“Viking Ship Sailing the Great Lakes Is Getting Conquered by U.S. Regulations”

“After making stops at Canadian ports, the Draken’s crew was told by Coast Guard officials last week that if [the meticulously restored Norwegian Viking craft] wanted to sail through the Great Lakes, it had to hire a certified pilot, paid at an hourly rate that would amount to about $400,000 by the trip’s end. If unable to pay, the vessel would be forced to turn back.” The Coast Guard mandates what must be paid to pilots on the Great Lakes and recently raised its target compensation “to about $326,000 a year…unlike in Canada, the American regulations offer no exemption based on tonnage or size.” [Mike McPhate, New York Times]


  • Here’s a lot more on this awful situation. Apparently the Canadians have the authority to waive the fees under certain circumstances, which is what they did. The Norwegians assumed that the Americans would be just as accomodating – fat chance! Because the ship is selling tour tickets, it is considered commercial rather than recreational, so the US Coast Guard says it cannot grant them an exception. It claims that this is all legislatively mandated, which is probably true. Great Lakes pilots make $300,000 – $400,000 per year, and the rates are set by the Coast Guard. The rates have more than doubled in the last ten years. What a happy situation!

  • So Northern European countries in the early Middle Ages missed this obvious solution to the Viking marauders?

    Who knew?

    King Canute, call your Privy Council!

  • This is not shocking to me. Sure, I would prefer that there be a way to grant exceptions on a case by case basis. But the rule is sound. I would not want commercial vehicles traveling on any coast line without a pilot who has been approved by the Coast Guard. Perhaps it would have been better that it did not apply to this ship. But it does.

    This is much different than needing a license to braid hair or be an interior decorator. Much like you want truck drivers to have a CDL, you want ships to be guided by pilots. And it is government’s duty in this case to protect the public from unproven pilots or drivers.

    • One difference is that (other than the minimum wage and similar things that apply to everyone) the government doesn’t mandate what a company must pay the truck driver. At least I don’t think it does.

      Also, why does it matter if the vehicle is commercial or recreational, if the reason for the regulation is safety? On the roads, you need a CDL if your vehicle is over a certain size/weight. You don’t need one if you’re a pizza delivery guy in a compact car, even though your use is commercial.

      • Vehicle size/weight is not the sole determinant of the requirement for a CDL.

        Wisconsin requires a CDL for any vehicle that is designed to carry more than 16 passengers.

        Wisconsin does not require a CDL for RVs under 45 feet unless they are being used in commercial activity or for farm equipment driven by a farmer or a family member or employee of a farmer.

    • So what good really is an American pilot in this situation. Doubt that any training or prior experience properly prepares them for a traditional viking ship.
      Rent seeking and regulatory capture pure and simple.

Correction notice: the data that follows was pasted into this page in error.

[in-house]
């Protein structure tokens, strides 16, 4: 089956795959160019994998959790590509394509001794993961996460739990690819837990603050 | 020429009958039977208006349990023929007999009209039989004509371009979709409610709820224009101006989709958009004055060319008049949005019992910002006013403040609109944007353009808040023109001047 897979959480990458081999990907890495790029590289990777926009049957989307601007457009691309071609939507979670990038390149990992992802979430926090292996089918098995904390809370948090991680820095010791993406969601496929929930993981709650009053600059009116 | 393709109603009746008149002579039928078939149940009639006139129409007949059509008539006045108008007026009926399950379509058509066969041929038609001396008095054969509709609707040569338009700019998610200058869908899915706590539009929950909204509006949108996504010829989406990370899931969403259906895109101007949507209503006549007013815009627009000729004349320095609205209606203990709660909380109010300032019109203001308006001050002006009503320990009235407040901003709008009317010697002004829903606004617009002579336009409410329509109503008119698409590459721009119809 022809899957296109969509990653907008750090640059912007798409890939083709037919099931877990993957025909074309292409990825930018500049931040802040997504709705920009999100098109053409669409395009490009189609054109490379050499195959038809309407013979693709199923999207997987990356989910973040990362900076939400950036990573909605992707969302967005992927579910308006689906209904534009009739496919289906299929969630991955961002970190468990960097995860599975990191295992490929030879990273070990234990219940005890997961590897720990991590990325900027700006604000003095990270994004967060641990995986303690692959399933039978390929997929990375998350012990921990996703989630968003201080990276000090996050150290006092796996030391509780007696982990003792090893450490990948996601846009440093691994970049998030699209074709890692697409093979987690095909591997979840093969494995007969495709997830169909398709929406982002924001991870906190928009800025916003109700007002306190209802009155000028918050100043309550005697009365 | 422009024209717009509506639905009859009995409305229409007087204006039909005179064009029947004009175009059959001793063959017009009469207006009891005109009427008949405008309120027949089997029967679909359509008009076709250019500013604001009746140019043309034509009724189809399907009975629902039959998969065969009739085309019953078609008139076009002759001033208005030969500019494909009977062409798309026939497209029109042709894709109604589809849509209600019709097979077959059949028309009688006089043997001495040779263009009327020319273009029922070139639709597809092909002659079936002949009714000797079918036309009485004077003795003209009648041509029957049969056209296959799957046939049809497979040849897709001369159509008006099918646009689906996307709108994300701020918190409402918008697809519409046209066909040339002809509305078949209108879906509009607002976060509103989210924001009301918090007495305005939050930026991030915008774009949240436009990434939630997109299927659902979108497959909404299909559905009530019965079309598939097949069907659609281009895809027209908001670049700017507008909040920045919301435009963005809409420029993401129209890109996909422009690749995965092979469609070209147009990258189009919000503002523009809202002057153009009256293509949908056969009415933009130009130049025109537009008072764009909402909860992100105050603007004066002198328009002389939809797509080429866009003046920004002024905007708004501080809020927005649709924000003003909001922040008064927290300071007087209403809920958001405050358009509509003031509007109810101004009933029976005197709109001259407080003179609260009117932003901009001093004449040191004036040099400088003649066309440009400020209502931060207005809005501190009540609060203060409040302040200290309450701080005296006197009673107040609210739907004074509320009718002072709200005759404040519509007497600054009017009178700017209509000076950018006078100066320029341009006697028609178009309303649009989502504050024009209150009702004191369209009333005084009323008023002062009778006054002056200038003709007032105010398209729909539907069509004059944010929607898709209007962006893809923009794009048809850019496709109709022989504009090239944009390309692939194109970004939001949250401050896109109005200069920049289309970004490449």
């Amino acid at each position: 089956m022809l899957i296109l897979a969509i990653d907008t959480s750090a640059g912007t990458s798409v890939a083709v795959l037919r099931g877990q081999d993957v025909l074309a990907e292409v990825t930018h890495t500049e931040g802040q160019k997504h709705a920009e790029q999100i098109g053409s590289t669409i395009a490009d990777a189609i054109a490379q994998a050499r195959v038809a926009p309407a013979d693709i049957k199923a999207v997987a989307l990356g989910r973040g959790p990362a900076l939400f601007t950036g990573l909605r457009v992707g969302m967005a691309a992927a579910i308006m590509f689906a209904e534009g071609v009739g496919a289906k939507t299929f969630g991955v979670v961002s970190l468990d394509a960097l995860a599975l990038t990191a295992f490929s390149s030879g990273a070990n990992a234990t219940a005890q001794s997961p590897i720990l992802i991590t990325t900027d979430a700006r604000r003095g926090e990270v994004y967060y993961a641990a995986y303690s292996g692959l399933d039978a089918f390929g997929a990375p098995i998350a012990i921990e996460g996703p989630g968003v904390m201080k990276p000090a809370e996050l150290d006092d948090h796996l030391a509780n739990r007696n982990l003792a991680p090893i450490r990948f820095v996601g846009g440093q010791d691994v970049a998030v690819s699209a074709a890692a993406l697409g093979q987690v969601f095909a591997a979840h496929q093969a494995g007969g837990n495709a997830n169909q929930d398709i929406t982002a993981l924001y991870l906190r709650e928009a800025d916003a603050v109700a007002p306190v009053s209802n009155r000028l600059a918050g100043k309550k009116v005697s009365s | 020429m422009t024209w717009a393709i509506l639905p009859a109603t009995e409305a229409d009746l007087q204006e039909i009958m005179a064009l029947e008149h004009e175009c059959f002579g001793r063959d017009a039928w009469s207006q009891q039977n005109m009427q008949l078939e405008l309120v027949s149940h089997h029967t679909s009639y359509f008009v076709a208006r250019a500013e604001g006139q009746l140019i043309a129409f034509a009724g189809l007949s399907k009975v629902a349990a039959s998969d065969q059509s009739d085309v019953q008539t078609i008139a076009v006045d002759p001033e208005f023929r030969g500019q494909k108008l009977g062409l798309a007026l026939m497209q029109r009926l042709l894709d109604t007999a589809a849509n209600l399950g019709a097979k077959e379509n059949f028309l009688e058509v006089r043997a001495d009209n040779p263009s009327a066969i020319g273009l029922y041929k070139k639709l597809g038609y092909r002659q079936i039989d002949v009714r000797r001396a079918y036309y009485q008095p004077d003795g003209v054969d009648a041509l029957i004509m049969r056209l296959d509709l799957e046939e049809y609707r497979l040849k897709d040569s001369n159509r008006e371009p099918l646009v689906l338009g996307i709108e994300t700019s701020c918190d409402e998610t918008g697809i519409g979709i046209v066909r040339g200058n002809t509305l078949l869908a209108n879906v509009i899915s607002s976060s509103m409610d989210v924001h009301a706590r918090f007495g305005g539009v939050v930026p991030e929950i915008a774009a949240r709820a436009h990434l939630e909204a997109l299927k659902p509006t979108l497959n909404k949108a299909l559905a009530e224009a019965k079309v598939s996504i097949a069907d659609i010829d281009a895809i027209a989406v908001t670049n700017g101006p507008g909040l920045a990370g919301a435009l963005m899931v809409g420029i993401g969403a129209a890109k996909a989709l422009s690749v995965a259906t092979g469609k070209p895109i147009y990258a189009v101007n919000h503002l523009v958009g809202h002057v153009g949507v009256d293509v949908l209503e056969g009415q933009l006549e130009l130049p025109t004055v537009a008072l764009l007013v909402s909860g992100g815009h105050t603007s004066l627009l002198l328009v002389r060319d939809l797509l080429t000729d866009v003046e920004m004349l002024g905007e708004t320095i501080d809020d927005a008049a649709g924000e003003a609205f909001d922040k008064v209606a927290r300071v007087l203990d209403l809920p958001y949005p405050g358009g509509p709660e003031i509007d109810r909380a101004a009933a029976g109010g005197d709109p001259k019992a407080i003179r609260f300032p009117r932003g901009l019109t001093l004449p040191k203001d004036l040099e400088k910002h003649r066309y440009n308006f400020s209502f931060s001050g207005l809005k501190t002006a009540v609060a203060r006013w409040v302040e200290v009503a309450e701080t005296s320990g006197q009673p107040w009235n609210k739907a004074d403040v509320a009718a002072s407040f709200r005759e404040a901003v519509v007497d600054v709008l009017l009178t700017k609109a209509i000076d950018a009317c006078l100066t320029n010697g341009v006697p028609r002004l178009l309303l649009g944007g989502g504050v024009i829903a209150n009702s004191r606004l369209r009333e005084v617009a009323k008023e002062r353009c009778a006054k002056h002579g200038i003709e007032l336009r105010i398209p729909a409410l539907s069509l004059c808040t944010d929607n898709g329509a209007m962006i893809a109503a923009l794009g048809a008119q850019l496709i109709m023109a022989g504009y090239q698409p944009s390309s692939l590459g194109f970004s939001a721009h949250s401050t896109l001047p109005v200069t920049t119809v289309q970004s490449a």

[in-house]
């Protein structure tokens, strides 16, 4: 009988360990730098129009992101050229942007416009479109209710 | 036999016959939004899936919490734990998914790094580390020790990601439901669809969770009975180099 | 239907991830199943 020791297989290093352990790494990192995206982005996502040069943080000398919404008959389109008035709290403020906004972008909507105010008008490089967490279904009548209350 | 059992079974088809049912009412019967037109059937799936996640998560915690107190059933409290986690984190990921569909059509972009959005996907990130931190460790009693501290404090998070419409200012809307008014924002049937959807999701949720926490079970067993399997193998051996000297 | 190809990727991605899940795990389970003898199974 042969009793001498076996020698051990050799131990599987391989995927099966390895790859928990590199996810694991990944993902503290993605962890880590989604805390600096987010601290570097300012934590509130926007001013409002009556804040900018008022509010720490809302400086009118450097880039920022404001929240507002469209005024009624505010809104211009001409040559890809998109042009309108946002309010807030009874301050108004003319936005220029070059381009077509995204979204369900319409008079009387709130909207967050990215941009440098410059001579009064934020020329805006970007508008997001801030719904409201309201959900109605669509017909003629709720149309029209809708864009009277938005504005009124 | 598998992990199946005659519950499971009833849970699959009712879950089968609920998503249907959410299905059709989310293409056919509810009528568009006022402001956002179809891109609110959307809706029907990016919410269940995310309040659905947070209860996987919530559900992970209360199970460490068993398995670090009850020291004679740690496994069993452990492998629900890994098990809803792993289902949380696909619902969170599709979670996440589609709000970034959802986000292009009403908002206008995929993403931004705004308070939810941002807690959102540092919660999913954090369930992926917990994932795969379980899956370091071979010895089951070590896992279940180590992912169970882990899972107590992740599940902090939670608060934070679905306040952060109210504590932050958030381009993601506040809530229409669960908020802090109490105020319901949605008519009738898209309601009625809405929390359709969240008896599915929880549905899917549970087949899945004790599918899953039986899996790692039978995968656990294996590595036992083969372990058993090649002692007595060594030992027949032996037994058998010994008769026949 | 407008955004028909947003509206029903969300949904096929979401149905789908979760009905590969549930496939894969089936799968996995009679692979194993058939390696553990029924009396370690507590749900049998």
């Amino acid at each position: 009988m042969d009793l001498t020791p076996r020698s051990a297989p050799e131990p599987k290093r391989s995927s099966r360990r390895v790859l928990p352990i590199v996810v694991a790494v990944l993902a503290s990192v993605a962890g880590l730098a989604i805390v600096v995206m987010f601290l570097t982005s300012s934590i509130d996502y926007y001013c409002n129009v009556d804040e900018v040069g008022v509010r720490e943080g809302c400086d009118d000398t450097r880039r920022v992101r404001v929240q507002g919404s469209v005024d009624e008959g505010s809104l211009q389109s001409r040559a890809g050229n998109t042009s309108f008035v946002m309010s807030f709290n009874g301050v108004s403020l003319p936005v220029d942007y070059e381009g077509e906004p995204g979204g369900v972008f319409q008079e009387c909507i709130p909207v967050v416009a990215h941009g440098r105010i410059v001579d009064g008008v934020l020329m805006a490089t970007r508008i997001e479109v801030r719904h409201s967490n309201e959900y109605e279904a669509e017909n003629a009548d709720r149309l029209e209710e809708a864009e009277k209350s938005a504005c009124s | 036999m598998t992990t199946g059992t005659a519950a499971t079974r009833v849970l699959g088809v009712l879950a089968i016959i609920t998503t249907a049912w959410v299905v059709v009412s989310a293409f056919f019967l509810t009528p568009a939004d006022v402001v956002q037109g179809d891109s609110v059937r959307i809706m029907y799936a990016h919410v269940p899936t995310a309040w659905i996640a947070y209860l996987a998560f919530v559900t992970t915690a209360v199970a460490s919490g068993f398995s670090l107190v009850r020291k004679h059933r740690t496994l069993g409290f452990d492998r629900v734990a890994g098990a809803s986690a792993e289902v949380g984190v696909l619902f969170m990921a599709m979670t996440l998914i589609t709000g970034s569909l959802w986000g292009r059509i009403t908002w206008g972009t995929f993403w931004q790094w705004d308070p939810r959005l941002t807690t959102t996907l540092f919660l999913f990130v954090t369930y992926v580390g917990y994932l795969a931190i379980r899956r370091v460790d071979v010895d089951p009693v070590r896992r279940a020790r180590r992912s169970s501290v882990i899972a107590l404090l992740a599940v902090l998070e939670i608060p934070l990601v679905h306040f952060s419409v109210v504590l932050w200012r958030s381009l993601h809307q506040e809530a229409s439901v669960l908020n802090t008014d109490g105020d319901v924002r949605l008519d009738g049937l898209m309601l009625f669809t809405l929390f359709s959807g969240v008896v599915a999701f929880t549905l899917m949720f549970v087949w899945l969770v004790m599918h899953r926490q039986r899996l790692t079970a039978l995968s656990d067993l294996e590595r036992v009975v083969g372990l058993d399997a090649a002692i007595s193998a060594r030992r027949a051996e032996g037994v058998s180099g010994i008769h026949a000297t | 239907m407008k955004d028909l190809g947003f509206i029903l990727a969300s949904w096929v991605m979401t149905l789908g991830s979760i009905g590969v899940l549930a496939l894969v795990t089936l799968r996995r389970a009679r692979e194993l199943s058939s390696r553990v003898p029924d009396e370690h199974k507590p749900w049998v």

• It is my understanding that xea pilots are not involved in running a ship, that is what a captain does (as opposed to air pilots, who run their planes). Instead, they serve to guide ships through the waters, where there may be significant obstacles and the obstacles may change with the tide, weather, etc. This is unlike airports, where you can see what you are landing on. Given these responsibilities, it is simply irrelevant what type of ship needs to be piloted.

      • Gasman,

        I did followed the links and the “mandatory” pilot doesn’t physically steer the ship. Out on the open lake the pilot doesn’t do that much. In shallower or more congested waters, he advises the captain and navigator of the ship on how to navigate around local hazards.

        This explains why the requirement only applies to foreign vessels. A local crew should already be aware of local hazards.

        Likely the reason the pilot is required at all times, is that the CG doesn’t want to get stuck ferrying pilots between ships and shore constantly, Not to mention, it would be kind of hard to put a helicopter down on the deck of a Viking longship.

        On the other hand the Viking longships were relatively flat bottomed and shallow draft, so a lot of things that would be navigation hazards for modern ships wouldn’t be a hazard for a longship.

  • I wonder how many retired Coast Guard people retire to become Great Lakes pilots.

  • Not sure this is a “commercial” vessel in that it’s not a profit-making enterprise and that any sales activity is just to pay the bills. Im sure that could be source of flexibility.

  • @JF–

    King Canute was one of the Vikings himself. But your suggestion might have saved the reputation of Ethelred Unraed…

  • Apparently the US rule only distinguishes between recreational and commercial vessels.

    Would it be possible for the owners of the Draken Harald Hårfagre to declare that they would collect no fees for tours or rides in US waters, and thereby declare their vessel to be recreational while in US waters?

    The owners could still ask for donations for their vessel while in US waters, as long as they didn’t require a donation for a tour or a ride. Or would only asking for donations somehow render their vessel commercial?

    • They could declare it s religious voyage by cutting a blood eagle into anyone who didn’t contribute.


  • More proof that the Kensington runestone must be a hoax…

  • No Great Lake pilot volunteers?